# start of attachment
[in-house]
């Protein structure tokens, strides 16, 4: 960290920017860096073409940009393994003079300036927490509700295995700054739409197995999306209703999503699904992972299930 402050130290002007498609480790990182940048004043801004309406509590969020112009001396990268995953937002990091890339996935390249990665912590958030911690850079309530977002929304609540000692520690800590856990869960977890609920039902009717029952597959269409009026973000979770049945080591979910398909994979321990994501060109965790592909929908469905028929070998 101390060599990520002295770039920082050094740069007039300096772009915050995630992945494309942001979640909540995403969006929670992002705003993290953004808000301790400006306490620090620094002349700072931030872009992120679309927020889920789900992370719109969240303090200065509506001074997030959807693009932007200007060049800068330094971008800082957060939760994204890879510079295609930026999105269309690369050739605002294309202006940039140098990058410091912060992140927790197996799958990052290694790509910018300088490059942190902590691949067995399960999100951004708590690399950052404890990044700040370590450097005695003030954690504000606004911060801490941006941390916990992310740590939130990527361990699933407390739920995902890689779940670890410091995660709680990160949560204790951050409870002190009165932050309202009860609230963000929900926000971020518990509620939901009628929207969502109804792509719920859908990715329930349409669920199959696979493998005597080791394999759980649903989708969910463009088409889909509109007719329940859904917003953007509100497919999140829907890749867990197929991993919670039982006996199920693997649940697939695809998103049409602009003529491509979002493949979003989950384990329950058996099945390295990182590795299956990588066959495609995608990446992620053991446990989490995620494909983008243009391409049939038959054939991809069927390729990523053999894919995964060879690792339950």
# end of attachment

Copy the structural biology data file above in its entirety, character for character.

[in-house]
């Protein structure tokens, strides 16, 4: 960290920017860096073409940009393994003079300036927490509700295995700054739409197995999306209703999503699904992972299930 402050130290002007498609480790990182940048004043801004309406509590969020112009001396990268995953937002990091890339996935390249990665912590958030911690850079309530977002929304609540000692520690800590856990869960977890609920039902009717029952597959269409009026973000979770049945080591979910398909994979321990994501060109965790592909929908469905028929070998 101390060599990520002295770039920082050094740069007039300096772009915050995630992945494309942001979640909540995403969006929670992002705003993290953004808000301790400006306490620090620094002349700072931030872009992120679309927020889920789900992370719109969240303090200065509506001074997030959807693009932007200007060049800068330094971008800082957060939760994204890879510079295609930026999105269309690369050739605002294309202006940039140098990058410091912060992140927790197996799958990052290694790509910018300088490059942190902590691949067995399960999100951004708590690399950052404890990044700040370590450097005695003030954690504000606004911060801490941006941390916990992310740590939130990527361990699933407390739920995902890689779940670890410091995660709680990160949560204790951050409870002190009165932050309202009860609230963000929900926000971020518990509620939901009628929207969502109804792509719920859908990715329930349409669920199959696979493998005597080791394999759980649903989708969910463009088409889909509109007719329940859904917003953007509100497919999140829907890749867990197929991993919670039982006996199920693997649940697939695809998103049409602009003529491509979002493949979003989950384990329950058996099945390295990182590795299956990588066959495609995608990446992620053991446990989490995620494909983008243009391409049939038959054939991809069927390729990523053999894919995964060879690792339950």